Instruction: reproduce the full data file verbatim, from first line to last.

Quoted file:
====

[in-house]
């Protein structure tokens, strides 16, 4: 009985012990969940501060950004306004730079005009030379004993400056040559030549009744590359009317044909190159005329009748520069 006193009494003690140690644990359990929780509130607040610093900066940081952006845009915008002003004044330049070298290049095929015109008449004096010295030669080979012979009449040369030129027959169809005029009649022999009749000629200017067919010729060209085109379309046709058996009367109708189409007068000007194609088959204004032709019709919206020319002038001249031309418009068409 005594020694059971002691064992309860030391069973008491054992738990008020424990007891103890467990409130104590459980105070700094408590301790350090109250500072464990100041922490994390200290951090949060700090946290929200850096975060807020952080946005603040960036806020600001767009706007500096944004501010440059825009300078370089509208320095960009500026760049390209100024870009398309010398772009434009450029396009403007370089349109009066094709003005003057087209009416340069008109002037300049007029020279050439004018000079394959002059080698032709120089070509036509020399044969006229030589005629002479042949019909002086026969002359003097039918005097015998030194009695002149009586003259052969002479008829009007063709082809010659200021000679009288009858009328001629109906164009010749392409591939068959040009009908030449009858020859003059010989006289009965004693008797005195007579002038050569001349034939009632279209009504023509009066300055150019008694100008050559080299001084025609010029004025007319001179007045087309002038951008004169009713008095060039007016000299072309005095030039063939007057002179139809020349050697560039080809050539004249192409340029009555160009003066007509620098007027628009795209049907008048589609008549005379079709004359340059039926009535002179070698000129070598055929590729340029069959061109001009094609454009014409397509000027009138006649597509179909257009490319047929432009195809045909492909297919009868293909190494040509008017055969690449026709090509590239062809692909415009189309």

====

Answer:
[in-house]
């Protein structure tokens, strides 16, 4: 009985012990969940501060950004306004730079005009030379004993400056040559030549009744590359009317044909190159005329009748520069 006193009494003690140690644990359990929780509130607040610093900066940081952006845009915008002003004044330049070298290049095929015109008449004096010295030669080979012979009449040369030129027959169809005029009649022999009749000629200017067919010729060209085109379309046709058996009367109708189409007068000007194609088959204004032709019709919206020319002038001249031309418009068409 005594020694059971002691064992309860030391069973008491054992738990008020424990007891103890467990409130104590459980105070700094408590301790350090109250500072464990100041922490994390200290951090949060700090946290929200850096975060807020952080946005603040960036806020600001767009706007500096944004501010440059825009300078370089509208320095960009500026760049390209100024870009398309010398772009434009450029396009403007370089349109009066094709003005003057087209009416340069008109002037300049007029020279050439004018000079394959002059080698032709120089070509036509020399044969006229030589005629002479042949019909002086026969002359003097039918005097015998030194009695002149009586003259052969002479008829009007063709082809010659200021000679009288009858009328001629109906164009010749392409591939068959040009009908030449009858020859003059010989006289009965004693008797005195007579002038050569001349034939009632279209009504023509009066300055150019008694100008050559080299001084025609010029004025007319001179007045087309002038951008004169009713008095060039007016000299072309005095030039063939007057002179139809020349050697560039080809050539004249192409340029009555160009003066007509620098007027628009795209049907008048589609008549005379079709004359340059039926009535002179070698000129070598055929590729340029069959061109001009094609454009014409397509000027009138006649597509179909257009490319047929432009195809045909492909297919009868293909190494040509008017055969690449026709090509590239062809692909415009189309």